One might have thought, with the developments which occurred in the Marxist-Leninist movement during the past three years, that no one would dare any more to reaffirm such a viewpoint. But no. In its latest issue, the magazine Solidaire, an English Montreal-based periodical which is, moreover, closely linked to the group Mobilisation/Librairie Progressiste, says that what distinguishes IN STRUGGLE! from the other groups (these other groups being, according to Solidaire, the RCT on the one hand, and, on the other, the various “groupings” which detached themselves since the collapse of CAP St. Jacques, of which a good number today gravitate in the orbit of Mobilisation/Librairie Progressiste), is the disproportionate importance which it accords to widespread propaganda to the detriment of organizational work in the factories.[6]

The “Workplace Sector” is thus not dead, even if it has broken up as a group and its “heir”, the RCT, has become totally engulfed in revisionism. It is not dead in the sense that the deviations which first appeared within it at the beginning of the 70’s are still to be found in the Canadian Marxist-Leninist movement, particularly in Quebec. Thus, just when we might have thought that the “tactic” (or should we call it “strategy”, considering the way this slogan is presented at times) of “implantation” had been definitively weeded out of the Marxist-Leninist movement, we find that a new generation of “implantationist students” has appeared in recent months. Claiming to base themselves on the teachings of Marxism-Leninism, all they do is harp on the leftist “theses” of the French “Maoist” movement of the 1960’s. Didn’t some of them go so far as to write that they supported the “implantationist thesis ”....even if they didn’t really know why!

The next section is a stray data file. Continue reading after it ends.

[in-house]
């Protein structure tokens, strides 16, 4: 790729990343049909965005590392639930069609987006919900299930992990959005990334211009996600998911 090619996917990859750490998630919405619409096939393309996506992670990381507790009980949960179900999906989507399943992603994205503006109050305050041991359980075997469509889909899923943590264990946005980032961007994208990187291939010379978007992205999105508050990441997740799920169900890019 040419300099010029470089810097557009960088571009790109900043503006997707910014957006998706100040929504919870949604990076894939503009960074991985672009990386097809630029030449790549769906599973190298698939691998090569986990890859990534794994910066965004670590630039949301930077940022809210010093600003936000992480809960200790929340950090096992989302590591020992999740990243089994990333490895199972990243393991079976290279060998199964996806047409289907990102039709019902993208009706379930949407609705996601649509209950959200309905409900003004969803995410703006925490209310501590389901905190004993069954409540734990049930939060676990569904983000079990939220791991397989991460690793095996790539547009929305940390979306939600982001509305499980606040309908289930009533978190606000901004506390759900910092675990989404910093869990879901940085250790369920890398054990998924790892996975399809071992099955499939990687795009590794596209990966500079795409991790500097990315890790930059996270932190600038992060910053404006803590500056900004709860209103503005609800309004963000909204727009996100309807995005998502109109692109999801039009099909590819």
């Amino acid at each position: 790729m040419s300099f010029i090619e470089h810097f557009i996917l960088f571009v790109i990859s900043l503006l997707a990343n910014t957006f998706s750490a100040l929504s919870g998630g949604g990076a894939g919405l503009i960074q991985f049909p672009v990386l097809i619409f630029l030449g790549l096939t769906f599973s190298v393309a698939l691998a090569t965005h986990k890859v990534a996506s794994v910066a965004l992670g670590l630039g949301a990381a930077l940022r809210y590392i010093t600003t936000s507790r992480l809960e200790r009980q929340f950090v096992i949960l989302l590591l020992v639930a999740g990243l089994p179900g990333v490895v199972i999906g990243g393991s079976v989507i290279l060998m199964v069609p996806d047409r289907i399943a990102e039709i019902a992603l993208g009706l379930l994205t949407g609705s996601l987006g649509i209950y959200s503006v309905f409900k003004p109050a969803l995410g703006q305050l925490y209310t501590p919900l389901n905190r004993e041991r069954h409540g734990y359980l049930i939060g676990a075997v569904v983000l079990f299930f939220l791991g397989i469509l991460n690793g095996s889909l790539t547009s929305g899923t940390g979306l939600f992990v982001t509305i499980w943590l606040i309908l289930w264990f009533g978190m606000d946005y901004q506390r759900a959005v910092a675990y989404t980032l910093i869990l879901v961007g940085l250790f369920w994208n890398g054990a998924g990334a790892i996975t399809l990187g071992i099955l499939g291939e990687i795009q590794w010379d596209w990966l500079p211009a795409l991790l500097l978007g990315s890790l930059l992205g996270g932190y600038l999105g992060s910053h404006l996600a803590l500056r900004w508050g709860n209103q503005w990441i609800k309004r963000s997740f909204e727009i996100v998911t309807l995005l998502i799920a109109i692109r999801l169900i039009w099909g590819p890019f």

“Implantation”, in the sense of the establishment, as they say in France, of communist intellectuals in factories, is not, never was, and never will be, the central task of communists. We repeat again, it is the rallying of the advanced elements of the proletariat to communism (or, in other words, the joining together of the workers’ movement and Marxism-Leninism), as an essential condition to building an authentic proletarian party. This rallying will take place first and foremost through propaganda, through the diffusion of Marxism-Leninism, hence through the constant struggle against whatever is anti-Marxist. That is what is principal.